Ayende @ Rahien

My name is Oren Eini
Founder of Hibernating Rhinos LTD and RavenDB.
You can reach me by phone or email:


+972 52-548-6969

, @ Q c

Posts: 6,026 | Comments: 44,842

filter by tags archive

Porting MVC Music Store to RavenStoreManagerController, part 2

time to read 3 min | 409 words

There are two methods in StoreManagerController that we haven’t touched yet. Dealing with them is going to just a little bit different:


Can you figure out why?

The answer is that when we started, we decided that there really isn’t any reason to store artists as individual documents. They are just reference data, after all. Now, however, we need to reference them.

We could, of course, create a set of artists documents, at which point it would be very easy to port the code:


But I still think that artists don’t really exists in this model as an independent entity. So instead of going with this route, we are going to project them.

We define the “Arists” index using the following map/reduce linq queries:

// map 
from album in docs.Albums
select new { album.Artist.Id, album.Artist.Name }

// reduce 
from artist in results
group artist by new { artist.Id, artist.Name } into g
select new { g.Key.Id, g.Key.Name }

If you’ll look carefully, you’ll notice that this is essentially doing a distinct over all the artists across all albums.

And that means that we can now write the code for those two methods like this;


There is one very important things to remember here: In Raven’s queries are cheap, because Raven allows you to query indexes only, and those indexes are built in the background, making queries tend to be very fast.

That changes the way that you think about designing you system and data model. You want to move a lot of your processing to indexes and queries upon those indexes, because it tends to be cheaper all around.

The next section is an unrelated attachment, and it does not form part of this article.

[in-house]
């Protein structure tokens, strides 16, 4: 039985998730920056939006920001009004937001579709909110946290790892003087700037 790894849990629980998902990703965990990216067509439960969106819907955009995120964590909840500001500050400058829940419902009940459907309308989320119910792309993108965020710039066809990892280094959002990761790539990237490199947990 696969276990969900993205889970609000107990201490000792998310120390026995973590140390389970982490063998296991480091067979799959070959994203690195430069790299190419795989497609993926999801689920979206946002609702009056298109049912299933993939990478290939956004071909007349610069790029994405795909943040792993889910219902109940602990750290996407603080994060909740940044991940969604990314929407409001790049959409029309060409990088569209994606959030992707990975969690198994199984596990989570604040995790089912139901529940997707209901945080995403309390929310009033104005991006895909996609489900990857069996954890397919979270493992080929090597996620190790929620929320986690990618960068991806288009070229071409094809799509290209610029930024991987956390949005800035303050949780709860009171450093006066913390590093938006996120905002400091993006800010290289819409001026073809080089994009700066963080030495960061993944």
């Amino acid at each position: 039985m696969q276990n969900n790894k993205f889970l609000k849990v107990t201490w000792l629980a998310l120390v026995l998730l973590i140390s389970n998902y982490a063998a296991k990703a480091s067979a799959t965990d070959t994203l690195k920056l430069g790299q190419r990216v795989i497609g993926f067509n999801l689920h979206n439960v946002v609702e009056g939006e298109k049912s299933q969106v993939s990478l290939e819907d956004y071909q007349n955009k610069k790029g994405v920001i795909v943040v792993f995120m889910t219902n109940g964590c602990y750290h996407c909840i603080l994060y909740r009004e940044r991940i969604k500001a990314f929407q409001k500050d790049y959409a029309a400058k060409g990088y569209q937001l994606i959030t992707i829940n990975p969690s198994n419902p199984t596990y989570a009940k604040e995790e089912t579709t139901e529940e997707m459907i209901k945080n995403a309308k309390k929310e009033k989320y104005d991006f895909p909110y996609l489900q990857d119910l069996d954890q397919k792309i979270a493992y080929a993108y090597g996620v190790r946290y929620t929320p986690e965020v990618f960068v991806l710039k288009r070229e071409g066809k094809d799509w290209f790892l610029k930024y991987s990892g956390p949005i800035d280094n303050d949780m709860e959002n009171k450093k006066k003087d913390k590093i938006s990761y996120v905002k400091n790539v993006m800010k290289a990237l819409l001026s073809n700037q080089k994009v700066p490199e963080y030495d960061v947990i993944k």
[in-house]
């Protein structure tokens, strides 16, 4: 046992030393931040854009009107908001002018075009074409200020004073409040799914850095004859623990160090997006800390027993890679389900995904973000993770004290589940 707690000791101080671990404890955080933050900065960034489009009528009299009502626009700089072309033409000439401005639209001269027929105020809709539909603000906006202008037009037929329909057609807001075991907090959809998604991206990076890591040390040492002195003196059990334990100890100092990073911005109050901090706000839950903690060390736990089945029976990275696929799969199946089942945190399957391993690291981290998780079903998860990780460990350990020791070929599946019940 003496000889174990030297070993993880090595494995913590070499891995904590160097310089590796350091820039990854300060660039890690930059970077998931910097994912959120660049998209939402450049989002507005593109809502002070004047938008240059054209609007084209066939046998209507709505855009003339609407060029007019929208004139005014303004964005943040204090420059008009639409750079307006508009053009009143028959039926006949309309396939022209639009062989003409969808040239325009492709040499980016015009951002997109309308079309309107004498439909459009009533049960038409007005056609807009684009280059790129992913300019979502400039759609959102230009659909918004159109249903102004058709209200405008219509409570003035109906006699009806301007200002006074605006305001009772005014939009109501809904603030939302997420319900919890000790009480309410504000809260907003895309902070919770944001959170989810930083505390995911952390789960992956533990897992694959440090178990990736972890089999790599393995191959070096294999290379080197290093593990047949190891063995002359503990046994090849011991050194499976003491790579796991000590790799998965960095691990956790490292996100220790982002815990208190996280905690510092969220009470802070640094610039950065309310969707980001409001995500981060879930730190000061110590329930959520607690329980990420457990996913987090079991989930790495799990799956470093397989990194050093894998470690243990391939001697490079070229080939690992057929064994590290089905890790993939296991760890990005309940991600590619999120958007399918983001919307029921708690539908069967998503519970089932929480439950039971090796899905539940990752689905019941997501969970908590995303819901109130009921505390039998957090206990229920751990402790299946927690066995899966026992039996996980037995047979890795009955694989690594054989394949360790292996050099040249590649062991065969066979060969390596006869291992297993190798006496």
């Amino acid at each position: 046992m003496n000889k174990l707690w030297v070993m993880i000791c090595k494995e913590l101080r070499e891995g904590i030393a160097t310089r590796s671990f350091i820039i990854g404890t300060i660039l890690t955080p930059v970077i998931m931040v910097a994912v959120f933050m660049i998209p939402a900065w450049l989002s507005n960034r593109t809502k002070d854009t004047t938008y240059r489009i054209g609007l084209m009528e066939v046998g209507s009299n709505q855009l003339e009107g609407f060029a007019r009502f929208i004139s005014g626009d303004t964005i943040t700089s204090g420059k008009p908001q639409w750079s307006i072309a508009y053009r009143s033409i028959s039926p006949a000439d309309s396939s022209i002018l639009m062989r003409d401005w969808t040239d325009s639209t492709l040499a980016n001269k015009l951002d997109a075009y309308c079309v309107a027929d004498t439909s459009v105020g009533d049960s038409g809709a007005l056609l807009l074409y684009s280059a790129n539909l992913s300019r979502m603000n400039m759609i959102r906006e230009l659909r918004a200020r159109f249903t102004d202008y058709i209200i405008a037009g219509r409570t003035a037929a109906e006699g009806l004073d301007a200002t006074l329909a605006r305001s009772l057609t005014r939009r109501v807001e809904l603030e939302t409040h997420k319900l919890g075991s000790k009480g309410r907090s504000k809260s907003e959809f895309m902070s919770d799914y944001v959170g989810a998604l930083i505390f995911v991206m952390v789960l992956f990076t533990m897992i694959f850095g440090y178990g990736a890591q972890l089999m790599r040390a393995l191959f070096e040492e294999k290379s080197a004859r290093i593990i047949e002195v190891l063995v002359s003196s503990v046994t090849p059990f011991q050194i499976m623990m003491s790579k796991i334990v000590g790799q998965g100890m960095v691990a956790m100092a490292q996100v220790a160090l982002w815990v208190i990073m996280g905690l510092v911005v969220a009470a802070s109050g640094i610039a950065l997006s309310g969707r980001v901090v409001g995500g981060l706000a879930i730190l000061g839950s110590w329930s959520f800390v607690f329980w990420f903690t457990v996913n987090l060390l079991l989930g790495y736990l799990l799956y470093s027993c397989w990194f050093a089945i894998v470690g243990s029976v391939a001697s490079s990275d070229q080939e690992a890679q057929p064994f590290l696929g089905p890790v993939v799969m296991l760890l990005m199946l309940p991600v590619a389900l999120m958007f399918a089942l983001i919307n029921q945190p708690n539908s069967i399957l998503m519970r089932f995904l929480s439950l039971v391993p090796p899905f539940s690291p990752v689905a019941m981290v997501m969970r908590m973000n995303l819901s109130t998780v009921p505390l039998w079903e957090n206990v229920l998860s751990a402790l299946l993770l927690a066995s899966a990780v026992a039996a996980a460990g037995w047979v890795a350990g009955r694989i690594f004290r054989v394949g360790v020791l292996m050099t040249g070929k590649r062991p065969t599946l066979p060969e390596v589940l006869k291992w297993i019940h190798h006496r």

More posts in "Porting MVC Music Store to Raven" series:

  1. (31 May 2010) StoreManagerController, part 2
  2. (29 May 2010) StoreManagerController
  3. (28 May 2010) Porting the checkout process
  4. (25 May 2010) StoreController
  5. (24 May 2010) Advanced Migrations
  6. (23 May 2010) Migrations
  7. (22 May 2010) Porting the HomeController, the Right Way
  8. (21 May 2010) Porting the HomeController, the map/reduce way
  9. (20 May 2010) Data migration
  10. (19 May 2010) Setting up the application
  11. (18 May 2010) The data model



Can you provide an example of the kind of code you would use to propagate a change to an artist across all albums?

Ayende Rahien


It is in a post coming up soon.



I suppose having an index on artists only having albums serves only to give an example, but in that case why have an Id per artist? Wouldn't it be easier just to save the name?

And if the Id just guarantees data integrity, what would be the best way to save both properties? Is it loading the Artist or Genre just before Creating/Editing the Album since connecting to the db is not too expensive?

Are you intending to have at some point the possibility to pass only the Id to the Genre or Artist property and Raven will do the rest, that is populate the other properties (in this case the Name), the way it works in NH? Or am I missing the whole point?

Ayende Rahien


Because presumably the artist information comes from a source that have the id, and I don't want to lose that.

Artist may also have the same name, so I use the id to distinguish them.

And data integrity, in the sense that you use that term in relational databases isn't that meaningful in a NoSQL store, because that is a different world.

And no, you can't do the NH trick with Raven, because Raven explicitly doesn't do relations.



Thanks for the answer, that makes sense :)

Comment preview

Comments have been closed on this topic.


No future posts left, oh my!


  1. Technical observations from my wife (3):
    13 Nov 2015 - Production issues
  2. Production postmortem (13):
    13 Nov 2015 - The case of the “it is slow on that machine (only)”
  3. Speaking (5):
    09 Nov 2015 - Community talk in Kiev, Ukraine–What does it take to be a good developer
  4. Find the bug (5):
    11 Sep 2015 - The concurrent memory buster
  5. Buffer allocation strategies (3):
    09 Sep 2015 - Bad usage patterns
View all series


Main feed Feed Stats
Comments feed   Comments Feed Stats